Greenhouse gases trap heat and make the planet warmer. Human activities are responsible for almost all of the increase in greenhouse gases in the atmosphere over the last 150 years. The largest source of greenhouse gas emissions from human activities is from burning fossil fuels for electricity, heat, and transportation.
Since 1990, gross greenhouse gas emissions have increased by about 2 percent. From year to year, emissions can rise and fall due to changes in the economy, the price of fuel, and other factors. In 2016, greenhouse gas emissions decreased compared to 2015 levels. This decrease was largely driven by a decrease in emissions from fossil fuel combustion, which was a result of multiple factors including substitution from coal to natural gas consumption in the electric power sector; warmer winter conditions that reduced demand for heating fuel in the residential and commercial sector
Global carbon emissions reached an all-time high in 2018, an extraordinary watermark in Earth’s history that underscores the need for faster and stronger action to address accelerating climate change, according to dozens of scientists. Global carbon dioxide emissions from burning fossil fuels are likely to have increased by about 2.7 percent in 2018, after a 1.6 percent increase in 2017. The rise comes after a three-year period in which emissions remained mostly flat—providing hope to some climate activists that global carbon emissions had reached their peak. The increases in 2017 and 2018 seem to suggest otherwise.
The scientists project that fossil-fuel-related carbon dioxide emissions will hit a record high of 37.1 billion metric tons by the end of this year. And they estimate that total carbon dioxide concentrations in the atmosphere will also hit their highest level ever, at 407 parts per million—about 45 percent higher than their preindustrial levels. [Current] energy and climate policies are not sufficient to overcome the growth in economic activity or energy-use growth. So there’s no other alternative but to ramp up policies, basically, otherwise emissions will keep rising. The projections come during a season of urgent international discussions about the action required to meet the targets of the Paris climate agreement.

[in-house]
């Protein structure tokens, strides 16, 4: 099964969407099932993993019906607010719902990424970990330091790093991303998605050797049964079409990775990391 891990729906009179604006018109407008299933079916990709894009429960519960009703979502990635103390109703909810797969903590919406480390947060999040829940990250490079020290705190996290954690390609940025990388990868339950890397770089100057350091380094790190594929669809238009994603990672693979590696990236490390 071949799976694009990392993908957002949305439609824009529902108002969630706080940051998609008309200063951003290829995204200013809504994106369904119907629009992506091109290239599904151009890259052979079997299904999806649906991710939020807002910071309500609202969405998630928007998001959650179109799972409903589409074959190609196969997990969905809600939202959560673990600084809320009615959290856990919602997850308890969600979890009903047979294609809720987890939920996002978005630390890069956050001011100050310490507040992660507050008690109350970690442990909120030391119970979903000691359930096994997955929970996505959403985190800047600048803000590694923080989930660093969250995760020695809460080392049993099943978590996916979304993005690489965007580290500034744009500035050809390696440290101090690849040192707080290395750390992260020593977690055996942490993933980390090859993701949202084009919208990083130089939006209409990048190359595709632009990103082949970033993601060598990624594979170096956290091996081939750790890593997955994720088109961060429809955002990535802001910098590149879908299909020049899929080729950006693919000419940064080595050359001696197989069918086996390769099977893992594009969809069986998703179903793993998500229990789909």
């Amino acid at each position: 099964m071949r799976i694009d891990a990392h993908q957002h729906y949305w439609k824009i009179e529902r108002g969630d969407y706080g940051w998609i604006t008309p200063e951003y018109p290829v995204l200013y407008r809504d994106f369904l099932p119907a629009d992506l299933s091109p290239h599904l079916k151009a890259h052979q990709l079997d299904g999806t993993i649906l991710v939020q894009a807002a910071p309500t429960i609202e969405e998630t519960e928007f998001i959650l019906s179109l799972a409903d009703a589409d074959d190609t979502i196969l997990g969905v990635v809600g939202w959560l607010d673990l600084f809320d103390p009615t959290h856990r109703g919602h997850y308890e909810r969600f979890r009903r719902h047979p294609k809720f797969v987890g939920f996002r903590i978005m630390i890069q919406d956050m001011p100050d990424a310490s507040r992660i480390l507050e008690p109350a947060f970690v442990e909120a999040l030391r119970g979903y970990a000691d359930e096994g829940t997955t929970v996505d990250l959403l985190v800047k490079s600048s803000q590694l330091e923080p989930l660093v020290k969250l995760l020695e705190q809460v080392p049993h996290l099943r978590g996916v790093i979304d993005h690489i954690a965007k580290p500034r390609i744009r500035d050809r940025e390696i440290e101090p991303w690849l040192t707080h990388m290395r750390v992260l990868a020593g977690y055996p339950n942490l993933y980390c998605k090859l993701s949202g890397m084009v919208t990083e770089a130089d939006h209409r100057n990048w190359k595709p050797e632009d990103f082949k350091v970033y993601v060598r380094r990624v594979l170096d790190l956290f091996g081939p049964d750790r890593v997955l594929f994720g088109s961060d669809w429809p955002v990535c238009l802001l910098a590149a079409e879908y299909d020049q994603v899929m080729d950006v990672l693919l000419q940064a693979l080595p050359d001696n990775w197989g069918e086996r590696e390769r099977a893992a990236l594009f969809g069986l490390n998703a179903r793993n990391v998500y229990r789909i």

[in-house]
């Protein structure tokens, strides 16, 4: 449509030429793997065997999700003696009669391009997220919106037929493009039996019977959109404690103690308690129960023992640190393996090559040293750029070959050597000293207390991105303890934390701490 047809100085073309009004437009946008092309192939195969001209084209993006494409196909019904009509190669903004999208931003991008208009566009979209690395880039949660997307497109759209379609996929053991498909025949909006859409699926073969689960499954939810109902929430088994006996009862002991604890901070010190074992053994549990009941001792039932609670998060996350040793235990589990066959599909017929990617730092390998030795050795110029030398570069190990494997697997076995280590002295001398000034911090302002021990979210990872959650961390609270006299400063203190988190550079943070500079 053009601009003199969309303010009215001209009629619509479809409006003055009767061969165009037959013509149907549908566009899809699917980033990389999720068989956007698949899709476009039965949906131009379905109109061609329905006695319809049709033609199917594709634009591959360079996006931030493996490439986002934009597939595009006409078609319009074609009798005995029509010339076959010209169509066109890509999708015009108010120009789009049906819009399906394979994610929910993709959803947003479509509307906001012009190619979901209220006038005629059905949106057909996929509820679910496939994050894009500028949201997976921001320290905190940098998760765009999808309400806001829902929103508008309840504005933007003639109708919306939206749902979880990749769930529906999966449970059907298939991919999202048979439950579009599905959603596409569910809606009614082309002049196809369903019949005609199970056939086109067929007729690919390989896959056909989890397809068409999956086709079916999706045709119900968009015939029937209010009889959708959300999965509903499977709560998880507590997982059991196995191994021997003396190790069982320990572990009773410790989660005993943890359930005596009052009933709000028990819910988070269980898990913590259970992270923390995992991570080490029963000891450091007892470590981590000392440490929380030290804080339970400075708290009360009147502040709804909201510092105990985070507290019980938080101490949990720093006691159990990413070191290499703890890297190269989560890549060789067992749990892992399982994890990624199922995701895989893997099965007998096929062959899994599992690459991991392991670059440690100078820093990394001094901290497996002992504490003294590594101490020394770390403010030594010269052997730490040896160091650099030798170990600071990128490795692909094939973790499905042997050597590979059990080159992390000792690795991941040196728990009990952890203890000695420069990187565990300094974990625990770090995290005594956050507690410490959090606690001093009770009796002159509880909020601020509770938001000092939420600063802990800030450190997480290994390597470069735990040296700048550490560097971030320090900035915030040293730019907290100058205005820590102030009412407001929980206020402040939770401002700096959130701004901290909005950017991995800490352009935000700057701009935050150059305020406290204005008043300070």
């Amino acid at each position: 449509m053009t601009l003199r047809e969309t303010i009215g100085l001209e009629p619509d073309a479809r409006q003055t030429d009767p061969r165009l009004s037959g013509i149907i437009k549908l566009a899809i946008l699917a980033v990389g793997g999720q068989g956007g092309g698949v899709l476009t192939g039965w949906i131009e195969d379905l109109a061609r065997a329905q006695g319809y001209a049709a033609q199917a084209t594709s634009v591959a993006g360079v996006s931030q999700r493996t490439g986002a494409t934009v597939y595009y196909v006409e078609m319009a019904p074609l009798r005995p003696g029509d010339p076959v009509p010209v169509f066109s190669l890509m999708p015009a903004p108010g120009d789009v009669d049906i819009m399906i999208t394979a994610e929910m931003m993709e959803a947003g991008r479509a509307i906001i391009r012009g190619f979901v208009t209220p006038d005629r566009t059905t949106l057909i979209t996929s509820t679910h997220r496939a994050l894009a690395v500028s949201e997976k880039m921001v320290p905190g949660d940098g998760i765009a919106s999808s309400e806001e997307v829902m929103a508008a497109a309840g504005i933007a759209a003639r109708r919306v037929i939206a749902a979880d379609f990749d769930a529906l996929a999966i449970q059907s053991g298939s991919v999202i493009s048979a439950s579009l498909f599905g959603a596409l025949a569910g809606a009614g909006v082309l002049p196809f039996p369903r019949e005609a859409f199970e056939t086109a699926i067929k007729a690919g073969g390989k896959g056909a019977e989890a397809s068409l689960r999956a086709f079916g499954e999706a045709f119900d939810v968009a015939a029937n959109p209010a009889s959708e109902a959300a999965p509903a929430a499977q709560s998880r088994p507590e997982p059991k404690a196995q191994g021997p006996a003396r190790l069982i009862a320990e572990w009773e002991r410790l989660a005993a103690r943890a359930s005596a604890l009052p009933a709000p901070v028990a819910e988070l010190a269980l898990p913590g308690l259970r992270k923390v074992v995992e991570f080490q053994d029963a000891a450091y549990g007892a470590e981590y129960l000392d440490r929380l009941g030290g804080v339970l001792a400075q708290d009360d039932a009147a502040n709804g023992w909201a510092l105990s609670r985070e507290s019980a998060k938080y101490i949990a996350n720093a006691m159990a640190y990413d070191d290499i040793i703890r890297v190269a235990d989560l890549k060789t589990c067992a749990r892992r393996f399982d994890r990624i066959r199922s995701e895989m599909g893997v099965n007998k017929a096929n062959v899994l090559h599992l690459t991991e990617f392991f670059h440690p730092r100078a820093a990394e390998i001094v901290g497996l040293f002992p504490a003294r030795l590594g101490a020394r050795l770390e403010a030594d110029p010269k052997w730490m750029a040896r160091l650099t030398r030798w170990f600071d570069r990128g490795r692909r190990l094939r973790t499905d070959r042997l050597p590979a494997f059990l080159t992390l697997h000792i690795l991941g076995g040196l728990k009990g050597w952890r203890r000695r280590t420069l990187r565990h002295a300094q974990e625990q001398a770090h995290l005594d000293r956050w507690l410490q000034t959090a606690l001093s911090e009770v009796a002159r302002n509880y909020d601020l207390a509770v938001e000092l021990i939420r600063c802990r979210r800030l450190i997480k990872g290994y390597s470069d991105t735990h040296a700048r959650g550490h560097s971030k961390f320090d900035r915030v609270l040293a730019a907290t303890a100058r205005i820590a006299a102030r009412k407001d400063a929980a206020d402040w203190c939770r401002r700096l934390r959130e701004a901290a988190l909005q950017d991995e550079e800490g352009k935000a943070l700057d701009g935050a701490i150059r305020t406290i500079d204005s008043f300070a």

It is required to keep global temperatures within a 1.5 degrees Celsius target. Global carbon emissions will need to fall 50 percent by 2030 and reach net zero by 2050. The rate at which nations would need to reduce their emissions each year in order to reach those targets becomes steeper, and less attainable, every year that emissions continue to rise.
As per UN report on emissions gap or the mismatch between the Paris climate targets and the actions nations are actually taking to reach them. It confirms that the climate action pledged by nations is “inadequate to bridge the emissions gap” and that if actions are not strengthened before 2030, the 1.5 C target will slip out of reach. Overall, it suggests that current Paris commitments would need to be tripled to reach a 2 C target and increased fivefold to reach the 1.5 C target.
The African continent is responsible for merely 4 percent of global greenhouse gas emissions, 65 percent of the continent’s estimated population of 1,3 billion people is considered to be directly impacted by climate change. AN HOUR east of Johannesburg, on the rolling highveld plains, six massive cooling towers sit around two belching smokestacks. The Kendal power station (pictured) is among the world’s largest, producing 4.1 gigawatts (GW) from burning coal. A few kilometres down the road there is another coal-fired plant, Duvha, which is only slightly smaller. An even bigger one, Kusile, is under construction next door.
When sub-Saharan Africa comes up in discussions of climate change, it is almost invariably in the context of adapting to the consequences, such as worsening droughts. That makes sense. The region is responsible for just 7.1% of the world’s greenhouse-gas emissions, despite being home to 14% of its people. Most African countries do not emit much carbon dioxide. Yet there are some notable exceptions.
In this backdrop, global leaders, entrepreneurs, international organizations, and civil society met in the Kenyan capital, Nairobi to help accelerate focus and attention on climate investments in line with the Paris Agreement objectives. The stakeholders met under the auspices of the One Planet Summit (OPS), which also focuses on promoting renewable energies, fostering resilience and adaptation and protecting biodiversity in the continent. French President, Emmanuel Macron, and his Kenyan counterpart, Uhuru Kenyatta, as well as World Bank Group Interim President Kristalina Georgieva and UN Deputy Secretary General Amina Mohammed, co-chaired the conference.